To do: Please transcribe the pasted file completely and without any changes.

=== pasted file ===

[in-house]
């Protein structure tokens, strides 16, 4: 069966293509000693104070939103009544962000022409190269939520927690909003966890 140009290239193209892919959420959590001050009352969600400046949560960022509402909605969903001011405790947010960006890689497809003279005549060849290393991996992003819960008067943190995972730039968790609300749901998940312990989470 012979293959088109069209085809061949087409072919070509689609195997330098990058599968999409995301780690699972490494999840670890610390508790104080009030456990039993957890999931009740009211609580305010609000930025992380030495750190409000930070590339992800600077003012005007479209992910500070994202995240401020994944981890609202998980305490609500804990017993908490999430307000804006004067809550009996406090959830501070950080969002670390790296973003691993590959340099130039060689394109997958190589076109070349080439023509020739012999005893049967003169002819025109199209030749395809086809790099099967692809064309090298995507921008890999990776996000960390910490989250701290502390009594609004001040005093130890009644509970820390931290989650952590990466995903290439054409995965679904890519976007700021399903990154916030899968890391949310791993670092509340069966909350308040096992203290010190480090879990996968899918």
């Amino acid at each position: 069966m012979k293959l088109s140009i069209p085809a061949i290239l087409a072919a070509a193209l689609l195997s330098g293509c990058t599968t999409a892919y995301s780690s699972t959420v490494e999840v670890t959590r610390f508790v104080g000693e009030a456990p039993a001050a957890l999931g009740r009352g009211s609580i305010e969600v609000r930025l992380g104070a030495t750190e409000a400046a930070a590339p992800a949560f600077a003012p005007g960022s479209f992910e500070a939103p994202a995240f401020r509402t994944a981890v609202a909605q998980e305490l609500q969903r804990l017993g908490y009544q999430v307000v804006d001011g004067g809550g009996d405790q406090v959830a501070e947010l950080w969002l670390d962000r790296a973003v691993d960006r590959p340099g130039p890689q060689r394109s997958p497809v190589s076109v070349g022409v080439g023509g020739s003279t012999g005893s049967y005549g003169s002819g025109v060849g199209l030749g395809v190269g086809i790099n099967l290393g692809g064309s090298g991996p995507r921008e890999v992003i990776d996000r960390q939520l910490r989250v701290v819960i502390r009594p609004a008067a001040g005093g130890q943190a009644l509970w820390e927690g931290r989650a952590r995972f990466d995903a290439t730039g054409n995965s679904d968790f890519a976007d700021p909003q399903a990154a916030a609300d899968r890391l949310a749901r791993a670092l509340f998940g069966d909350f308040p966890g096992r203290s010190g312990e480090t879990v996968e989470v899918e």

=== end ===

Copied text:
[in-house]
């Protein structure tokens, strides 16, 4: 069966293509000693104070939103009544962000022409190269939520927690909003966890 140009290239193209892919959420959590001050009352969600400046949560960022509402909605969903001011405790947010960006890689497809003279005549060849290393991996992003819960008067943190995972730039968790609300749901998940312990989470 012979293959088109069209085809061949087409072919070509689609195997330098990058599968999409995301780690699972490494999840670890610390508790104080009030456990039993957890999931009740009211609580305010609000930025992380030495750190409000930070590339992800600077003012005007479209992910500070994202995240401020994944981890609202998980305490609500804990017993908490999430307000804006004067809550009996406090959830501070950080969002670390790296973003691993590959340099130039060689394109997958190589076109070349080439023509020739012999005893049967003169002819025109199209030749395809086809790099099967692809064309090298995507921008890999990776996000960390910490989250701290502390009594609004001040005093130890009644509970820390931290989650952590990466995903290439054409995965679904890519976007700021399903990154916030899968890391949310791993670092509340069966909350308040096992203290010190480090879990996968899918």
């Amino acid at each position: 069966m012979k293959l088109s140009i069209p085809a061949i290239l087409a072919a070509a193209l689609l195997s330098g293509c990058t599968t999409a892919y995301s780690s699972t959420v490494e999840v670890t959590r610390f508790v104080g000693e009030a456990p039993a001050a957890l999931g009740r009352g009211s609580i305010e969600v609000r930025l992380g104070a030495t750190e409000a400046a930070a590339p992800a949560f600077a003012p005007g960022s479209f992910e500070a939103p994202a995240f401020r509402t994944a981890v609202a909605q998980e305490l609500q969903r804990l017993g908490y009544q999430v307000v804006d001011g004067g809550g009996d405790q406090v959830a501070e947010l950080w969002l670390d962000r790296a973003v691993d960006r590959p340099g130039p890689q060689r394109s997958p497809v190589s076109v070349g022409v080439g023509g020739s003279t012999g005893s049967y005549g003169s002819g025109v060849g199209l030749g395809v190269g086809i790099n099967l290393g692809g064309s090298g991996p995507r921008e890999v992003i990776d996000r960390q939520l910490r989250v701290v819960i502390r009594p609004a008067a001040g005093g130890q943190a009644l509970w820390e927690g931290r989650a952590r995972f990466d995903a290439t730039g054409n995965s679904d968790f890519a976007d700021p909003q399903a990154a916030a609300d899968r890391l949310a749901r791993a670092l509340f998940g069966d909350f308040p966890g096992r203290s010190g312990e480090t879990v996968e989470v899918e």